After a discussion with Prof Yunus Ballim, DVC Academic, I have started to give some thoughts to the ideal digital classroom and large class pedagogy for Wits. I am an edutechnogeek, so I have aggregated pedagogy and technology together here. Clearly we need to really do some serious work on the pedagogy of using technology in large classes. My impression so far is that there is very little researched pedagogy for technology in our our context. Please consider this the basis for a discussion, much of it half baked, it being precisely 27 hours since I first started thinking about this.
Note: all software referenced in this blog post is Free Software (open source), and can be implemented easily, quickly and cheaply.
We can imagine some of the characteristics of such a classroom fairly easily. Firstly, people should want to be in the room. The dingy 1970s browns have to go! The walls should be 21st Century in their decor, which need not involve expensive elements, rather simple, psychologically pleasing designs. The rooms should be bright an airy, with well placed lighting that is suitable for the purpose at hand.
Secondly, the seats must be comfortable and suitable for using technology other than the paper and pencil for which our lecture rooms are mostly designed. We can assume all students will bring mobile computing devices to class, so each seat should have an electricity plug. The room should be wireless enabled, with sufficient capacity to support the number of seats in the room.
It is time to replace the green chalkboards with interactive whiteboards. The benefits of interactive whiteboards are well known, though careful consideration needs to put into achieving the benefits. In our case, the lesson from the whiteboard should be easily saved to the eLearning platform in the correct location in a course, and made available immediately to the students. Conventional wisdom suggests that a benefit of this lies in the fact that many students are not English first language, and being able to review a lesson in this way could mean the difference between success and failure.
At the same time, the classroom should have a podcast recording capability. This should be easily interacted with using a simple wireless microphone, and should immediately save the lecture to the eLearning platform after the class. This can easily be implemented currently using a machine running the GNU/Linux operating system, and PodderLive that talks directly to the eLearning platform already. However, research has shown that podcasts do not benefit students unless learning activities that engage the learners are undertaking. Thus, podcasts alone are unlikely to produce benefits. They have to go hand in glove with learning activities based around them.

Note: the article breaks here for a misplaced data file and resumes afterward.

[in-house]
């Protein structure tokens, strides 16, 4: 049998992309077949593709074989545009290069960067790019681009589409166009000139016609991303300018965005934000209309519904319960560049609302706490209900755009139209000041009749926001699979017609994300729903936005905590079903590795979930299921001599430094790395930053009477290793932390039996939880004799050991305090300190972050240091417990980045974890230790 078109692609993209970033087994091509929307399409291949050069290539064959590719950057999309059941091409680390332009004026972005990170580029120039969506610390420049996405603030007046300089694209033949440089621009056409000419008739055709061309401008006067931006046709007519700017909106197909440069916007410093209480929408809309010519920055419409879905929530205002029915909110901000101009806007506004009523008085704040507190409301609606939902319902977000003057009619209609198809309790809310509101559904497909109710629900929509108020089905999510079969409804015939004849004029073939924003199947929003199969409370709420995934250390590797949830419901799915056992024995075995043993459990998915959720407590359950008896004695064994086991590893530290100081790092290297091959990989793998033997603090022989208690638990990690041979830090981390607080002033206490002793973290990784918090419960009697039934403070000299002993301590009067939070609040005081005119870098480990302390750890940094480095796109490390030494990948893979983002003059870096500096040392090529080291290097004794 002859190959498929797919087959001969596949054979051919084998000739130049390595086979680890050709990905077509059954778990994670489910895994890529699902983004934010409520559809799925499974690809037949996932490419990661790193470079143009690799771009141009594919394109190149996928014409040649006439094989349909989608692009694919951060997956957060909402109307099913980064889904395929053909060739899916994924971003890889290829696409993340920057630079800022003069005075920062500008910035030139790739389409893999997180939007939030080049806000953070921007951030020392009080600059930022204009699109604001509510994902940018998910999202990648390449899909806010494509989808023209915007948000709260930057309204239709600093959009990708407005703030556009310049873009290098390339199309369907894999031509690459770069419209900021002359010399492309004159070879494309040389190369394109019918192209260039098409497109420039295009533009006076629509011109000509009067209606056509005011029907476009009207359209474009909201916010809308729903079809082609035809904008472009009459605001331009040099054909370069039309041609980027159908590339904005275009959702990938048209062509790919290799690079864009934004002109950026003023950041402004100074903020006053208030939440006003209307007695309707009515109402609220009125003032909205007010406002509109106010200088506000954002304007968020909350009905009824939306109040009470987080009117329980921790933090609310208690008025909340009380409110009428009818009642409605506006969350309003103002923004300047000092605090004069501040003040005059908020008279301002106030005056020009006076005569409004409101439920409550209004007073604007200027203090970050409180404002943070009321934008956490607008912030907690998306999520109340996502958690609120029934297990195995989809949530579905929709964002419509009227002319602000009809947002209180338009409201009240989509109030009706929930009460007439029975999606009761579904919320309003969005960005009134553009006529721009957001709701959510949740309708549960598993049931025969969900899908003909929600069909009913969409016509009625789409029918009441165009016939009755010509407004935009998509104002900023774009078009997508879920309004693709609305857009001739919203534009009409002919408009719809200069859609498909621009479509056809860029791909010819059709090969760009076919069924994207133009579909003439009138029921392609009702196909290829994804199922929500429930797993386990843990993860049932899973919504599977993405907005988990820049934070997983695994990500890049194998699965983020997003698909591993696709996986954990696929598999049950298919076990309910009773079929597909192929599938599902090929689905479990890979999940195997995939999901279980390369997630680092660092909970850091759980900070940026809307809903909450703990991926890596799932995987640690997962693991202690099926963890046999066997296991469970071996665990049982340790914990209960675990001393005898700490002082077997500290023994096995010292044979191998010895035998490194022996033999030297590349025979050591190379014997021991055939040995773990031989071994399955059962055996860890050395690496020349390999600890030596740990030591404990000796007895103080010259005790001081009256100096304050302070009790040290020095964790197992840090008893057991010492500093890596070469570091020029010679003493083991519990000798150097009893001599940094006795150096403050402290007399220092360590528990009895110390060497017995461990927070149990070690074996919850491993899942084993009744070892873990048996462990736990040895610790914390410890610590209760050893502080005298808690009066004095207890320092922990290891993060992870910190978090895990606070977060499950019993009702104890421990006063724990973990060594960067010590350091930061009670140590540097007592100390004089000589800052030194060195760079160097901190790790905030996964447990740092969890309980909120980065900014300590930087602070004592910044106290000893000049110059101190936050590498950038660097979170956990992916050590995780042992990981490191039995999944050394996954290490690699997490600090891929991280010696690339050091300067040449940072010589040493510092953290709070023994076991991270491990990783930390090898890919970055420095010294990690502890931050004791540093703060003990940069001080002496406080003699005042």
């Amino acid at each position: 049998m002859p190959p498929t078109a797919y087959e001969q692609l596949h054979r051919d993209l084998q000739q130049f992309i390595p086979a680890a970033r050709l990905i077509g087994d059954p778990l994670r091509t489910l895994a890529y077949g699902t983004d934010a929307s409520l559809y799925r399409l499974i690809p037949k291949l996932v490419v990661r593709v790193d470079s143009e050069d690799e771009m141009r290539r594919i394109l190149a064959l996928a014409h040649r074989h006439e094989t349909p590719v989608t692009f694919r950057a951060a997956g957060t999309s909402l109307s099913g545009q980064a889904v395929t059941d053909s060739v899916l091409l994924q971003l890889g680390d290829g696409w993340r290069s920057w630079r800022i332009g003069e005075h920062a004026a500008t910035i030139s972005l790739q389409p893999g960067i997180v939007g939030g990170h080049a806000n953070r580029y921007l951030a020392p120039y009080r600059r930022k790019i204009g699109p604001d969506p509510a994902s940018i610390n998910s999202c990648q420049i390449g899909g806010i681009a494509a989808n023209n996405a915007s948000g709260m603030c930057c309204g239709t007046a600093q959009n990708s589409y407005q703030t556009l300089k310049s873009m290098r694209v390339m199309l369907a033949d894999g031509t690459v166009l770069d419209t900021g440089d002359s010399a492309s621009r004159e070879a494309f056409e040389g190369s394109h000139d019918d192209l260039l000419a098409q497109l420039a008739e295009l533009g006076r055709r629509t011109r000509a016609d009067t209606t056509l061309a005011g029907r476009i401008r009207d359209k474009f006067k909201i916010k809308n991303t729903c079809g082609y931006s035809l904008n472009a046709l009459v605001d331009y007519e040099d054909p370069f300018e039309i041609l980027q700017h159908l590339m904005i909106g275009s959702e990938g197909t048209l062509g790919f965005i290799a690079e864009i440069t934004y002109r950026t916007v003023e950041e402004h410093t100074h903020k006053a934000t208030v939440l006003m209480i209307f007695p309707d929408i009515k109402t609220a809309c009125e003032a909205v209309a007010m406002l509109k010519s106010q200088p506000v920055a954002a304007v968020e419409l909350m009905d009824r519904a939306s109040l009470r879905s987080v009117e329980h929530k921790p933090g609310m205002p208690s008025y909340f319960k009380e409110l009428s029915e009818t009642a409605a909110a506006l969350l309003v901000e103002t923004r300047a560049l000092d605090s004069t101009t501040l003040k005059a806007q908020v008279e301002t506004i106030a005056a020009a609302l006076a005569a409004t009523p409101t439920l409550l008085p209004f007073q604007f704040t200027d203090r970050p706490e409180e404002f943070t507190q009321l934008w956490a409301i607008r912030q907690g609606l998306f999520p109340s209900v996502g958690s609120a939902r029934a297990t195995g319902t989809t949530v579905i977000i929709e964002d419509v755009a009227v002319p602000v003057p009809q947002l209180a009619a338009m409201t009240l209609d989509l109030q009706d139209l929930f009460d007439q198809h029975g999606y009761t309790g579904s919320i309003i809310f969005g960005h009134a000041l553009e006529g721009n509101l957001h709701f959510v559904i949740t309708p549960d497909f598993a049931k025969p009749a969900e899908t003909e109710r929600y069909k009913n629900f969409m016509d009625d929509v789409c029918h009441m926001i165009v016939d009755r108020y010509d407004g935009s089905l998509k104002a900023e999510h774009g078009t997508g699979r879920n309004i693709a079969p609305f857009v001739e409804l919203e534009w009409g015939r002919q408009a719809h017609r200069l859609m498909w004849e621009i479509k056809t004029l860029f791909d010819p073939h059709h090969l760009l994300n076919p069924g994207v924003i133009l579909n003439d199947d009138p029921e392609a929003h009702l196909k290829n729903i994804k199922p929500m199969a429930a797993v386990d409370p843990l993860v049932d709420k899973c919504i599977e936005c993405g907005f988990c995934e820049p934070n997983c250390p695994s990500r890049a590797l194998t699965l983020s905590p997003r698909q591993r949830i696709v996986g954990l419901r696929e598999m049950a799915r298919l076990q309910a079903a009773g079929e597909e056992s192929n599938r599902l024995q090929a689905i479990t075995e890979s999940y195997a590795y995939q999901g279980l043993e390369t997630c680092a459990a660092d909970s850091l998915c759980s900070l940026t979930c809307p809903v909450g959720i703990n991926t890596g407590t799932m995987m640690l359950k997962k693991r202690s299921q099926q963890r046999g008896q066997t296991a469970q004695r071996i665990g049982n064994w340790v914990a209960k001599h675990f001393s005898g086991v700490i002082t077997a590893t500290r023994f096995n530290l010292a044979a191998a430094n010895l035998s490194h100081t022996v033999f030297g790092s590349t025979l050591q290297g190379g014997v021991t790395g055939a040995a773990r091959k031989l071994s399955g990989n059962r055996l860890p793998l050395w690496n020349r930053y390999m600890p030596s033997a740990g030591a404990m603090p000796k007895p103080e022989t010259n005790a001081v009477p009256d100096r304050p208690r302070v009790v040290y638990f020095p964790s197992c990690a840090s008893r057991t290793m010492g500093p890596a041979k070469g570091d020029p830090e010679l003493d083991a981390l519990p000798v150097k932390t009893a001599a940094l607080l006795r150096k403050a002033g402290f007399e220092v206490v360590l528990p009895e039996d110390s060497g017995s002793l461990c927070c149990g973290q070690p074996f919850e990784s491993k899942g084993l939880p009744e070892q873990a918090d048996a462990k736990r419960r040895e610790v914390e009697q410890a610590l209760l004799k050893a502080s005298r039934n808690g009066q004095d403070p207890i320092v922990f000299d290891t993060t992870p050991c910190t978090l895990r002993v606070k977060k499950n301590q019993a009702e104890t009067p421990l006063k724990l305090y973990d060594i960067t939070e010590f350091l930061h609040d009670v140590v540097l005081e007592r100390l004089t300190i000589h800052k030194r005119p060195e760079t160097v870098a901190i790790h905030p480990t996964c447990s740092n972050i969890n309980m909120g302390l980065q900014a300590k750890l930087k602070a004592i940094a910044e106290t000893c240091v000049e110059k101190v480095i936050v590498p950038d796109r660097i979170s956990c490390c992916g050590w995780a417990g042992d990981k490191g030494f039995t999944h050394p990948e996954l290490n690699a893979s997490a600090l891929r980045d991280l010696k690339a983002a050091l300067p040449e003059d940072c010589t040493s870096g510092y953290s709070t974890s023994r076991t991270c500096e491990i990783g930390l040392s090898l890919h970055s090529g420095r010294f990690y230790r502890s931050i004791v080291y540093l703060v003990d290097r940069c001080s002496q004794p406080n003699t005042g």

The room should have two video sources, one pointing at the white board, and one at a lecture position. Both should be able to be webcast to an IceCast server, and made available live online via a filter either in a public website or in the course on the eLearning platform. With the hardware in place, this can easily be accomplished by capturing the video and streaming it from a GNU/Linux based computer running Flumotion or another streaming application that can stream directly to an IceCast server or other Open Source streaming media server.
Two relatively lightweight computers running GNU/Linux would be ideal for controlling this classroom. It would be best if they were fixed in place and had large dual screens with touch controls.
Currently some lecturers use clickers in class, something not without controversy. Alternatives to clickers become possible in the large classroom when all students have mobile devices and WiFi access. For example, microblogging with hash tags that could be aggregated onto a display or onto the lecturer's console. We could easily create the equivalent of what lecturers do with clickers that would send the results to the eLearning platform, and provide for an analysis. Students who miss key concepts could be directed to recorded material, as well as to special face to face tutorials as is currently the case.
Students should be able to interact in the classroom to use whatever device they have at hand. They should not need particular brands of computer, particular software, or even particular categories of device. Some examples of appropriate technologies could include laptops, netbooks, Internet-enabled mobile 'phone', PSP devices, etc.
Students should also be able to use the technologies of knowledge creation, and their blogs and other personal learning spaces should integrate easily into the classroom. We need to build digital knowledge creators, not just digital knowledge consumers.
This is just a first stab at some ideas. Other ideas welcome. Please post them to twitter with the hashtag #large-class-pedagogy.